“More immigrants settle permanently in Britain than any other country in Europe, a study revealed yesterday.
The latest figures showed that 397,900 foreigners decided to live here in 2009 – second in the world only to the U.S.”
Daily Mail, 13th July 2011
So when the Daily Mail reported today that Britain is the top destination in Europe for permanent migrants and second only in the world to the United States, we decided to take a look.
The article in the Mail claims that 397,900 people settled permanently in the UK in 2009, up 14 per cent from 2008.As explained in the article, the figures are taken from a report by the Organisation for Economic Co-operation and Development (OECD).
The report, ‘International Migration Outlook 2011′ sets out the statistics on international migration into and out of OECD countries. The Mail correctly reported that Britain- with 397,900 settlers- ranks second to the United States where permanent settlers top 1.1 million. The figure for Britain is indeed up 14 per cent from the previous year.
Whilst the UK is at the very top end for numbers of permanent settlers in 2009, the numbers have remained fairly stable since 2003, whilst other countries have experienced a substantial decline. As such, the OECD report shows that in 2008 the UK was fourth, seeing significantly less permanent settlers than the US, Italy and Spain.
It does suggest at the top of the article that Britain is first in Europe and second in the world, although it does clarify further down that the OECD only represents developed countries.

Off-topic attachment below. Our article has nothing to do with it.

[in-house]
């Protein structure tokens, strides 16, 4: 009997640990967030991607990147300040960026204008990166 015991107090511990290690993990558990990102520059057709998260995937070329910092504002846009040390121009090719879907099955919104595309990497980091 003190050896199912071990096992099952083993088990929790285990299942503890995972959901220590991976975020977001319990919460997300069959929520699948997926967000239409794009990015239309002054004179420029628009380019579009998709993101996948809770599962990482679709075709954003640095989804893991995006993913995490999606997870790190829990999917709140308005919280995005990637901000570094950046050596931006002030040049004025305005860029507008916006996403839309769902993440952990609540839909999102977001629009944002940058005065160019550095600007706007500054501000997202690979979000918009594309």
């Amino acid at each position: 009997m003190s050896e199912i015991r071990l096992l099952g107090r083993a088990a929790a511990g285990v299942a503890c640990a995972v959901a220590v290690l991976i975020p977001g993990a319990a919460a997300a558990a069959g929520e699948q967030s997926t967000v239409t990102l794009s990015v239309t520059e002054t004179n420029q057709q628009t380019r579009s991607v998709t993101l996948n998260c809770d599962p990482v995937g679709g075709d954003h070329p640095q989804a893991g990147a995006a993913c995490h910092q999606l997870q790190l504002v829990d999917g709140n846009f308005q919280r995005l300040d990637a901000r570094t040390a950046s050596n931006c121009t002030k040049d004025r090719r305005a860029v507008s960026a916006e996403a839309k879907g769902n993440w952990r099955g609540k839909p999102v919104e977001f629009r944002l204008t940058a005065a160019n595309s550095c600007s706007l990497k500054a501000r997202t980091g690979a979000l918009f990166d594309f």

As explained in both the OECD report and the press coverage, the increase seen in the UK is due to people who had entered in previous years changing to permanent statement. The most significant part of this group was international students. The report states that it is this, rather than a surge in new arrivals that explains the figures.
The most recent set of statistics from the ONS covering Long Term International Migration show that “The provisional estimate of total long-term international immigration to the UK in the year to September 2010 was 586,000. This level has been broadly maintained since 2004.”
All of the figures which the Mail reports from the OECD report check out against the figures – including the claim that most other OECD countries have experienced a decline in the number of permanent settlers.
Since Full Fact has on a number of occasions found inaccuracies and inconsistencies in the Mail’s reporting and we hope we can look forward to more of this accurate reporting in the future.